How the US and Israel Benefit From the Serbia-Kosovo Deal
Nikola Mikovic reports on how the US could be just as interested in the energy reserves of the Balkan Nations as boosting Benjamin Netanyahu
Last week in Washington, Serbia and Kosovo signed a “historic” deal on economic normalization, although the document looks more like a list of the US demands that was addressed to its Balkan client states.
The US President Donald Trump’s special emissary Richard Grenell, National Security Adviser Robert O’Brien and Senior White House adviser Jared Kushner have created an unusual mix of commitment to Belgrade and Pristina, from a ban on Huawei’s 5G technology, decriminalization of homosexuality, energy diversification, to the designation of Hezbollah as a terrorist organization.
There is speculation that the United States is not allowing these countries to join the EU, as Washington wants to have full control over this energy-rich territory, especially when oil and gas become scarce
The most interesting, and probably the most important aspect of the agreement is a clause that obliges Serbia to move its embassy from Tel Aviv to Jerusalem, while Kosovo has agreed to mutual recognition with Israel.
The Jewish state did not recognize the independence of Kosovo, which was unilaterally declared in 2008. However, after the “normalization of diplomatic relations”, Israel will recognize Kosovo whose Prime Minister Avdullah Hoti agreed not only to recognize Israel in return but to open an embassy in Jerusalem, becoming the first Muslim-majority nation to do so.
This gesture to Israel is part of the Trump administration’s push to support the Jewish state and is also part of Trump’s re-election campaign. However, as Richard Grenell pointed out in his recent tweet, “not a single US news outlet has reported on the content of the historic Serbia-Kosovo deal”, which means that President Trump can unlikely play on this card in an attempt to get reelected in November. Still, this unorthodox outcome of a summit between Balkan nations underlines the administration’s push to help Israel build deeper diplomatic links around the world, and its desire to score wins where it can before November’s election.
It has not gone unnoticed in Belgrade that the country’s President Aleksandar Vucic was sitting in the Oval Office like an oversized schoolboy in a tiny desk with an illiterate headmaster. It is worth remembering that late Yugoslav leader Josip Broz Tito, during a meeting with the US President Richard Nixon 1971 in the White House, lit a Cuban cigar he got from Fidel Castro.
“Mr President, we do not smoke here in the White House”, said astonished Nixon. Tito looked at him, continued to smoke, laughed and said coldly: “Lucky you!”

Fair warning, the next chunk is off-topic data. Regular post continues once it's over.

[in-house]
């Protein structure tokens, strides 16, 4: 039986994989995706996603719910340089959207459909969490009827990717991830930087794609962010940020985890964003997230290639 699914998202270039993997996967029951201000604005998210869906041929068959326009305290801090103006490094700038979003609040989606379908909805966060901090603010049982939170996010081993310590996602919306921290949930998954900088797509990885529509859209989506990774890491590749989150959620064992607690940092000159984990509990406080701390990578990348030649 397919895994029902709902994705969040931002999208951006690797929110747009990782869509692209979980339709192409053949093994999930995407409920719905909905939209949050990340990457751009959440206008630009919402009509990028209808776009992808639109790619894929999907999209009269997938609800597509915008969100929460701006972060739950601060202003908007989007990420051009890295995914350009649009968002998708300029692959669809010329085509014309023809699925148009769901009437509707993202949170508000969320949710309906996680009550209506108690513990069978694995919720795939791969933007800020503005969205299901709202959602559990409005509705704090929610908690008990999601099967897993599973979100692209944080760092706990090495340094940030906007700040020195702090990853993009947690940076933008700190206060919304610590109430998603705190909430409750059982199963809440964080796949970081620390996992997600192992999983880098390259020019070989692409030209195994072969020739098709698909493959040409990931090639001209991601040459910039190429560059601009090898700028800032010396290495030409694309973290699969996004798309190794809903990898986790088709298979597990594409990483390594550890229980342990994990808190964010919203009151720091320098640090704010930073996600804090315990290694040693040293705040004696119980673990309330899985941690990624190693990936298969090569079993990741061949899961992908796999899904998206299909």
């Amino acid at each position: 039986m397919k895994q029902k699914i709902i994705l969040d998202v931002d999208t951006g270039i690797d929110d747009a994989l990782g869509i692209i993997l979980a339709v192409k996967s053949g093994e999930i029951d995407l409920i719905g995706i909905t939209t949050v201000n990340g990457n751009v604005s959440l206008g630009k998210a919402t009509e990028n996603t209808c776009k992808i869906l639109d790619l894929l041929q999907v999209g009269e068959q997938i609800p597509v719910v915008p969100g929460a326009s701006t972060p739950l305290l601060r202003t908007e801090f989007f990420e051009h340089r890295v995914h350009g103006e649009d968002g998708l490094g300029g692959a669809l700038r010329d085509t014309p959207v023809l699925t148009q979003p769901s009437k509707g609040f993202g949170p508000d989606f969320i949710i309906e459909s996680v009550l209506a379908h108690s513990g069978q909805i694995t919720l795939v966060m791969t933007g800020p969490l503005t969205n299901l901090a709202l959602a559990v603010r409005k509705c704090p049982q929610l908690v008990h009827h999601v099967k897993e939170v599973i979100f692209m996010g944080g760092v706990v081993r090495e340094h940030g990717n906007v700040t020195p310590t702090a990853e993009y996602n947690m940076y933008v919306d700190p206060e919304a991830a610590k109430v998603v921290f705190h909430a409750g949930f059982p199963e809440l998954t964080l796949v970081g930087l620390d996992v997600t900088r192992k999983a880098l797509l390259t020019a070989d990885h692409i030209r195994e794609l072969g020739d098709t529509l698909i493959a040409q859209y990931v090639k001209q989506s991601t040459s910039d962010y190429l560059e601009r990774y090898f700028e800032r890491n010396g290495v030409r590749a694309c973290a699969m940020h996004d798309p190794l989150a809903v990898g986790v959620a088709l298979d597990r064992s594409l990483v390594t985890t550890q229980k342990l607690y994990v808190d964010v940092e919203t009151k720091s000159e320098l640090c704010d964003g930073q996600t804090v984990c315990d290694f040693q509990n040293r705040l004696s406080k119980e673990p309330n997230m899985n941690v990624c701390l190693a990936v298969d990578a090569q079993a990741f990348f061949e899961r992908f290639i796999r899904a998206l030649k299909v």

Such a symbolic gesture was a clear message that Yugoslavia, unlike modern Serbia, was a sovereign and respectable country. There are, however, indications that, decades after the bloody breakup of Yugoslavia, the US is interested in creating another multi-ethnic union in the Balkans.
In early October 201, in Novi Sad, Serbia, leaders from Albania, Serbia, and North Macedonia signed onto an initiative that’s been dubbed “mini-Schengen” – after the European Union’s passport and duty-free zone. Trump’s envoy Richard Grenell strongly backed the initiative as a way to jump-start the free movement of people and commerce. Whether it is coincidence or not, but the Balkan leaders signed the document shortly after the meeting they had with the American diplomat.
Since the three countries, as well as Montenegro, Bosnia and Herzegovina and Kosovo, are all energy-rich, it is likely that they will stay in the US sphere of influence. The agreement that was signed last week in Washington, particularly the energy diversification segment, clearly demonstrates that Russia will gradually be pushed away from the region.
According the European Energy Community Secretariat analysis, lignite-fired power plants constitute between 50 and 97% of electricity generation in all of the so called Western Balkan countries. Albania is the only exception, as it produces virtually all of its electricity from hydropower.
There is speculation that the United States is not allowing these countries to join the EU, as Washington wants to have full control over this energy-rich territory, especially when oil and gas become scarce. In addition to that, last year Richard Grenell urged Serbia and Kosovo to resume railway service, which they did. According to Grenell, direct railway connection is important for both sides, but also for the US companies that could benefit from normalizing commerce.
It is no secret that the United States is heavily involved in Kosovo’s coal business. Kosovo is estimated to be home to the world’s fifth-largest reserves of brown coal, or lignite, and its authorities gave the Canadian-based energy firm Envidity Energy the right to search for coal on more than a third of Kosovo’s total territory. It is worth mentioning that the company is chaired by retired US General Wesley Clark, the commander of the 1999 NATO bombing campaign that helped lead to Kosovo’s independence from Serbia.
Even though President Vucic de facto recognized Kosovo’s independence by signing economic normalization deal in Washington, more than 20 years after the bloody conflict Serbia and Kosovo could again live in the same country – a “mini-Schengen”. In the long term, the main beneficiary of this deal will likely be the United States, although talks between Belgrade and Pristina will continue under the auspices of the European Union.
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